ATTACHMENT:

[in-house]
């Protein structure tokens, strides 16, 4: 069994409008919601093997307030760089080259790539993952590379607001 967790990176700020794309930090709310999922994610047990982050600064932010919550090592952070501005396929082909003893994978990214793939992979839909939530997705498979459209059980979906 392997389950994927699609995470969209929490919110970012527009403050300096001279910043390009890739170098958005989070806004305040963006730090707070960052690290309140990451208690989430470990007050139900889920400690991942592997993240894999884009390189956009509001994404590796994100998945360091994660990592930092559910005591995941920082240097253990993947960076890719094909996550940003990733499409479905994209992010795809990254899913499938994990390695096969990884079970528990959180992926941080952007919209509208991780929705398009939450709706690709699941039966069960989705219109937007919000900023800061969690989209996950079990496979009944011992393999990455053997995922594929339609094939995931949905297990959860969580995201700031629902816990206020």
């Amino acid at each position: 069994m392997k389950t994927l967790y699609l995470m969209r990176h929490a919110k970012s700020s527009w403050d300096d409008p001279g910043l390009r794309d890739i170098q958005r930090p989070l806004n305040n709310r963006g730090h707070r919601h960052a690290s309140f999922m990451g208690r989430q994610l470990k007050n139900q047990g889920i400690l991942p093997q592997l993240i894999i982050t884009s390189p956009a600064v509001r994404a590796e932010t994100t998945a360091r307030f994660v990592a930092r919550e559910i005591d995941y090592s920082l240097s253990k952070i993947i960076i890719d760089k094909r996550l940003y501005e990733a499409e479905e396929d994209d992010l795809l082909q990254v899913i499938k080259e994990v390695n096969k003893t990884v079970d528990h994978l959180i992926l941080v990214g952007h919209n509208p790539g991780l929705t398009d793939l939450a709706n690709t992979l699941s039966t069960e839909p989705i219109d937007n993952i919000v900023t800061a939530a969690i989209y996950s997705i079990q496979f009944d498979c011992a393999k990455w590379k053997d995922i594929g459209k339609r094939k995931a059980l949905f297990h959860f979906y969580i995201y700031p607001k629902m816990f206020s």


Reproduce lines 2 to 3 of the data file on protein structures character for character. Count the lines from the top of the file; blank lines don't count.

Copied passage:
């Protein structure tokens, strides 16, 4: 069994409008919601093997307030760089080259790539993952590379607001 967790990176700020794309930090709310999922994610047990982050600064932010919550090592952070501005396929082909003893994978990214793939992979839909939530997705498979459209059980979906 392997389950994927699609995470969209929490919110970012527009403050300096001279910043390009890739170098958005989070806004305040963006730090707070960052690290309140990451208690989430470990007050139900889920400690991942592997993240894999884009390189956009509001994404590796994100998945360091994660990592930092559910005591995941920082240097253990993947960076890719094909996550940003990733499409479905994209992010795809990254899913499938994990390695096969990884079970528990959180992926941080952007919209509208991780929705398009939450709706690709699941039966069960989705219109937007919000900023800061969690989209996950079990496979009944011992393999990455053997995922594929339609094939995931949905297990959860969580995201700031629902816990206020």
């Amino acid at each position: 069994m392997k389950t994927l967790y699609l995470m969209r990176h929490a919110k970012s700020s527009w403050d300096d409008p001279g910043l390009r794309d890739i170098q958005r930090p989070l806004n305040n709310r963006g730090h707070r919601h960052a690290s309140f999922m990451g208690r989430q994610l470990k007050n139900q047990g889920i400690l991942p093997q592997l993240i894999i982050t884009s390189p956009a600064v509001r994404a590796e932010t994100t998945a360091r307030f994660v990592a930092r919550e559910i005591d995941y090592s920082l240097s253990k952070i993947i960076i890719d760089k094909r996550l940003y501005e990733a499409e479905e396929d994209d992010l795809l082909q990254v899913i499938k080259e994990v390695n096969k003893t990884v079970d528990h994978l959180i992926l941080v990214g952007h919209n509208p790539g991780l929705t398009d793939l939450a709706n690709t992979l699941s039966t069960e839909p989705i219109d937007n993952i919000v900023t800061a939530a969690i989209y996950s997705i079990q496979f009944d498979c011992a393999k990455w590379k053997d995922i594929g459209k339609r094939k995931a059980l949905f297990h959860f979906y969580i995201y700031p607001k629902m816990f206020s």